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List of Criminal Charges A to Z

Criminal laws and codes began with the earliest human civilizations. Today, American criminal law appears in state and federal criminal statutes. These laws describe prohibited conduct, the mental state or intent required for guilt, and the possible punishments for criminal offenses.

The specific elements of criminal charges depend on the state and federal laws defining a crime. Some jurisdictions have clearly defined crimes in modern penal codes, while others rely on less organized codifications of crimes derived from common law principles.

Crimes and criminal procedure don't always easily align with their portrayal in movies and TV. Seeking justice can demand tough decisions with little "True Crime" glamour. For example, in juvenile delinquency cases, criminal justice professionals may struggle with when to bind a case to the adult system and when to keep it in the juvenile court.

Below is a list of the most common criminal charges, including links to more detailed articles. We will also provide an overview of criminal law and the criminal justice system.

List of Criminal Charges A to Z

An alphabetical list of common crimes is below:

Aggravated assault

Aiding and abetting/accessory

Arson

Assault/battery

Attempt

Bribery

Burglary

Child abandonment

Child abuse

Child neglect

Child pornography

Computer crime

Conspiracy

Counterfeiting

Credit/debit card fraud

Criminal contempt of court

Cyberbullying

Disorderly conduct

Disturbing the peace

Domestic violence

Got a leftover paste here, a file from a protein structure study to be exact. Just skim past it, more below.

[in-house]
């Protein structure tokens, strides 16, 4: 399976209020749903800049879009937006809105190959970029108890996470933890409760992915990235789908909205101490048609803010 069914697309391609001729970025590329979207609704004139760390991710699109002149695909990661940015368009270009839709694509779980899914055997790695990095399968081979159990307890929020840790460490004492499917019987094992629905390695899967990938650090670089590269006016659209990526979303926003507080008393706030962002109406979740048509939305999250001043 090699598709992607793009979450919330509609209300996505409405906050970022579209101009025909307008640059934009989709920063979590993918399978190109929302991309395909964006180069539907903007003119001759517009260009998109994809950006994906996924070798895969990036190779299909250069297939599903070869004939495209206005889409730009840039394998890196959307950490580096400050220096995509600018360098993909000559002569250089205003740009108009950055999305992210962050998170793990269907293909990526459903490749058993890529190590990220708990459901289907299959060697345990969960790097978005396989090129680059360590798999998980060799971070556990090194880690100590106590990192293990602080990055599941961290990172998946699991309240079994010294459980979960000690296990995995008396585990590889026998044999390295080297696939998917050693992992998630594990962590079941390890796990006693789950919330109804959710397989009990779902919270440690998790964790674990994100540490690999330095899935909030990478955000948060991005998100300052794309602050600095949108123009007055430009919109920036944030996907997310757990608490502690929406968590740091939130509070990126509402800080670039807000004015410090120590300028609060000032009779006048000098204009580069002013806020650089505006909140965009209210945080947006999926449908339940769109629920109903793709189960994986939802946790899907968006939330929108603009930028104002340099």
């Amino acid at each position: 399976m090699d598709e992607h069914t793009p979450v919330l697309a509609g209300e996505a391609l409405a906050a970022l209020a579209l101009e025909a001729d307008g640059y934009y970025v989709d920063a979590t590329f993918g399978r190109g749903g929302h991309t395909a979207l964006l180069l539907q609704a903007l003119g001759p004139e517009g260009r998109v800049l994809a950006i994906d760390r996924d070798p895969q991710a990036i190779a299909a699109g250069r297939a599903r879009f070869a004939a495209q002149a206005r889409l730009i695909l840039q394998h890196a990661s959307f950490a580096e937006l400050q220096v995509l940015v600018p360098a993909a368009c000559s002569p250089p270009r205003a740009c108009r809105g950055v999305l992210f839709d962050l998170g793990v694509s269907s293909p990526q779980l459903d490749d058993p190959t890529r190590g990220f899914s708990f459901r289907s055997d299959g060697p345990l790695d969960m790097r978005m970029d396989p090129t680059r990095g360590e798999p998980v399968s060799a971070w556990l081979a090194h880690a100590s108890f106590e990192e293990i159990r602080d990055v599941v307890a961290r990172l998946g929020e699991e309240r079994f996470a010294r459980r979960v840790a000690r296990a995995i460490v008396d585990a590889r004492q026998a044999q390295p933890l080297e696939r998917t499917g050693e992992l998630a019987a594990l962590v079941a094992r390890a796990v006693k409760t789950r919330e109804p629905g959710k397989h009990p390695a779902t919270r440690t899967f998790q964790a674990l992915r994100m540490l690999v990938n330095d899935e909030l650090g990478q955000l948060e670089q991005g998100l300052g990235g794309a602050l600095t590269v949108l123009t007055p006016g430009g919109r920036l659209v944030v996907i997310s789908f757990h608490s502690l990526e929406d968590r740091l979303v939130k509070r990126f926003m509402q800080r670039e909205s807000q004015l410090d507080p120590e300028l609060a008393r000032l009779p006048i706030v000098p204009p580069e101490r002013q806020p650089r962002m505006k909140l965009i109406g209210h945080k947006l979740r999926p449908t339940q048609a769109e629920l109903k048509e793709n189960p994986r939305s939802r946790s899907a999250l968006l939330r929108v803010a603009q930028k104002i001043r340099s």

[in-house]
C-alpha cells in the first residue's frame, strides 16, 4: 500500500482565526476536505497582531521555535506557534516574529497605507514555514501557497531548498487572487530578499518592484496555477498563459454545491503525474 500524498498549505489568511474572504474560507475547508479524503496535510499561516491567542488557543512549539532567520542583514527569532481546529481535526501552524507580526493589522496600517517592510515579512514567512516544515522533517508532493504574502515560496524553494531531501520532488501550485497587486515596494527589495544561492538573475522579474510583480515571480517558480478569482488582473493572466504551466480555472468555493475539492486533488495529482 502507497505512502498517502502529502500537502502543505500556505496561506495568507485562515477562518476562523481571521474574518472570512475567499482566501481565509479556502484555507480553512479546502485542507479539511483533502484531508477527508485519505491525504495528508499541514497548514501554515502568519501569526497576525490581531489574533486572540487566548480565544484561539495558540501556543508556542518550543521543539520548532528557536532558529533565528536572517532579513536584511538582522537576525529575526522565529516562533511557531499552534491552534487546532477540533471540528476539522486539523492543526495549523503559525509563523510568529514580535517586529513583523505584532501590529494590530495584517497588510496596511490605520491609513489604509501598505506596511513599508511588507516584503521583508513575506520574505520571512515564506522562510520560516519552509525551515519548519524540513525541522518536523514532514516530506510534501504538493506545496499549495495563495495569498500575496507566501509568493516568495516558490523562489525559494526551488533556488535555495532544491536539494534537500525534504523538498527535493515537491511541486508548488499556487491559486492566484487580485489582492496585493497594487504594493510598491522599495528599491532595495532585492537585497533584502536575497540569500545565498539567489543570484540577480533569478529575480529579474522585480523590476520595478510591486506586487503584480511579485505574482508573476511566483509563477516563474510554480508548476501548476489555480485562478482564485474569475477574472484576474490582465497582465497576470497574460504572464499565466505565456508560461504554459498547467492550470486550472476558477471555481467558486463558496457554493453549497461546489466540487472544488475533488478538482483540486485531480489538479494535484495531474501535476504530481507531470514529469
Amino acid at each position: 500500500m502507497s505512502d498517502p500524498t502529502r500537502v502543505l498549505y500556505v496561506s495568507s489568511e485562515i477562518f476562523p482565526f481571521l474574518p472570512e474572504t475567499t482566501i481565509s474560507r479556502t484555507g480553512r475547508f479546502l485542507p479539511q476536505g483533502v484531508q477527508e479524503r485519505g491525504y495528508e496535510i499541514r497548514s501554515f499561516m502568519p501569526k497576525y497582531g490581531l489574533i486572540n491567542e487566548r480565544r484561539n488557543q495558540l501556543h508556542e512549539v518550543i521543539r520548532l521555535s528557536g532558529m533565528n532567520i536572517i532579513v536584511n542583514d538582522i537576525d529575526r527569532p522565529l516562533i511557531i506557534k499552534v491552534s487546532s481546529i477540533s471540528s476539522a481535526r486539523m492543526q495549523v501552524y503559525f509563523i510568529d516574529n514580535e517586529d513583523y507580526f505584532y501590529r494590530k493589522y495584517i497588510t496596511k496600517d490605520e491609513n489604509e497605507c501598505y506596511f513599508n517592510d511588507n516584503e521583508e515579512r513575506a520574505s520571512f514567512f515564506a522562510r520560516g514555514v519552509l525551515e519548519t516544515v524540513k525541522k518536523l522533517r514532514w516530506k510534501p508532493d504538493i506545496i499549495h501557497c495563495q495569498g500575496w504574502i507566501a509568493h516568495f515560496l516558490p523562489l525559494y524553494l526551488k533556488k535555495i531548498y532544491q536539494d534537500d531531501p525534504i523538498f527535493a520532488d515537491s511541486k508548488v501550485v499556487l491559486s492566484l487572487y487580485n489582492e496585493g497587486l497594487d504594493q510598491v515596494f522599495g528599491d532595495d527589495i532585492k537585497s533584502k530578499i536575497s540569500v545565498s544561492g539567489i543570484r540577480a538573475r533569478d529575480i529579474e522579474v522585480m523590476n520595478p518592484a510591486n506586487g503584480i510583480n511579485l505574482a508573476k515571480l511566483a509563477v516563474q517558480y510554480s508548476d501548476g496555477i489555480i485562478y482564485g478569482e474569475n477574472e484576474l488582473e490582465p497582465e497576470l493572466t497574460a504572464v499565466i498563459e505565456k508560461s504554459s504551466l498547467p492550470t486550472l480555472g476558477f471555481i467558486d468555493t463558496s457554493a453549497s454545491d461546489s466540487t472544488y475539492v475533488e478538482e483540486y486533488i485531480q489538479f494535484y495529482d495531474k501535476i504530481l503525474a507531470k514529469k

Drug manufacturing and cultivation

Drug possession

Drug trafficking/distribution

DUI/DWI

Embezzlement

Extortion

Forgery

Fraud

Harassment

Hate crimes

Homicide

Identity theft

Insurance fraud

Identity theft

Kidnapping

Manslaughter: Involuntary

Manslaughter: Voluntary

Medical Marijuana

MIP: A minor in possession

Money laundering

Murder: First-degree

Murder: Second-degree

Obstruction of justice

Open container (of alcohol)

Parole violation

Perjury

Probation violation

Prostitution

Public intoxication

Pyramid schemes

Racketeering/RICO

Rape

Robbery

Securities fraud

Sexual assault

Shoplifting

Solicitation

Stalking

Statutory rape

Tax evasion/fraud

Telemarketing fraud

Theft

Vandalism

White collar crimes

Wire fraud

An Overview of Criminal Law

Federal, state, and local governments enact laws to criminalize conduct related to areas of particular concern. For example, a city council may deem it a misdemeanor to panhandle in certain public places. Congress may approve legislation that defines a federal crime for lying on an immigrant visa application.

Some criminal charges, such as robbery and perjury, have existed for centuries. Others, like DUI and domestic violence, came about more recently and reflect changing societal concerns. Changes in technology have led to new crimes. Before the widespread use of the internet, no one talked about cyberbullying or revenge porn. Once lawmakers adopt criminal statutes, police officers and prosecutors must enforce them.

More serious crimes, including violent crimes like first-degree murder, are felony offenses. A felon may face severe consequences upon conviction, such as serving time in state prison. Grand theft, sexual abuse, drug crimes (such as unlawful sale/distribution of controlled substances), and possession of child pornography often result in felony charges.

Upon conviction, criminal offenses will appear on the offender's criminal record and may lead to a year or more in prison. Certain crimes like sexual assault may require an offender to register as a sex offender, sometimes for life. In drug trafficking cases, the state may also seek forfeiture of illegal proceeds like cash and other contraband.